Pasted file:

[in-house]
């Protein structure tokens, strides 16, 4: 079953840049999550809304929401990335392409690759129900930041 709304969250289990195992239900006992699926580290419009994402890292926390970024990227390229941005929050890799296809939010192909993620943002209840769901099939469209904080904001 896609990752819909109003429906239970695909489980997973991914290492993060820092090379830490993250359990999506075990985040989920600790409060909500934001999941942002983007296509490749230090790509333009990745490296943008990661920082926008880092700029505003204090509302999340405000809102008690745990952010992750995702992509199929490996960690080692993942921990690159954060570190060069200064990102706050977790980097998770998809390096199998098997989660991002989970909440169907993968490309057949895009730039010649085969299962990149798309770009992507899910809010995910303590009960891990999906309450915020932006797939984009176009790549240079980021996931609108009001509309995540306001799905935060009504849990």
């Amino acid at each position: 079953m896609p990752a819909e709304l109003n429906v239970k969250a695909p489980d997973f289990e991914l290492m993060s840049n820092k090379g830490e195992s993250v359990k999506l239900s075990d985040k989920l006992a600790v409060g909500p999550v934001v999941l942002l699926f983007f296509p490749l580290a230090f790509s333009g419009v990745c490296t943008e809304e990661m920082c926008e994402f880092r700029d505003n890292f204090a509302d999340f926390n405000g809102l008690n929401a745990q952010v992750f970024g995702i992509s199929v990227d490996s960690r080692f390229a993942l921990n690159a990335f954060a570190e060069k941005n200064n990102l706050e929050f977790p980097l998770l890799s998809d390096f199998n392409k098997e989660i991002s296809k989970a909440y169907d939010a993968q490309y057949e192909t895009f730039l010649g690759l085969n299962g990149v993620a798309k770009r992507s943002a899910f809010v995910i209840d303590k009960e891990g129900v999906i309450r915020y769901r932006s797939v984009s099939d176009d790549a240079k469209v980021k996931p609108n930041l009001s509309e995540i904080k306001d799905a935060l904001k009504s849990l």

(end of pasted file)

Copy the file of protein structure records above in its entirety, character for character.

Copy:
[in-house]
């Protein structure tokens, strides 16, 4: 079953840049999550809304929401990335392409690759129900930041 709304969250289990195992239900006992699926580290419009994402890292926390970024990227390229941005929050890799296809939010192909993620943002209840769901099939469209904080904001 896609990752819909109003429906239970695909489980997973991914290492993060820092090379830490993250359990999506075990985040989920600790409060909500934001999941942002983007296509490749230090790509333009990745490296943008990661920082926008880092700029505003204090509302999340405000809102008690745990952010992750995702992509199929490996960690080692993942921990690159954060570190060069200064990102706050977790980097998770998809390096199998098997989660991002989970909440169907993968490309057949895009730039010649085969299962990149798309770009992507899910809010995910303590009960891990999906309450915020932006797939984009176009790549240079980021996931609108009001509309995540306001799905935060009504849990």
């Amino acid at each position: 079953m896609p990752a819909e709304l109003n429906v239970k969250a695909p489980d997973f289990e991914l290492m993060s840049n820092k090379g830490e195992s993250v359990k999506l239900s075990d985040k989920l006992a600790v409060g909500p999550v934001v999941l942002l699926f983007f296509p490749l580290a230090f790509s333009g419009v990745c490296t943008e809304e990661m920082c926008e994402f880092r700029d505003n890292f204090a509302d999340f926390n405000g809102l008690n929401a745990q952010v992750f970024g995702i992509s199929v990227d490996s960690r080692f390229a993942l921990n690159a990335f954060a570190e060069k941005n200064n990102l706050e929050f977790p980097l998770l890799s998809d390096f199998n392409k098997e989660i991002s296809k989970a909440y169907d939010a993968q490309y057949e192909t895009f730039l010649g690759l085969n299962g990149v993620a798309k770009r992507s943002a899910f809010v995910i209840d303590k009960e891990g129900v999906i309450r915020y769901r932006s797939v984009s099939d176009d790549a240079k469209v980021k996931p609108n930041l009001s509309e995540i904080k306001d799905a935060l904001k009504s849990l």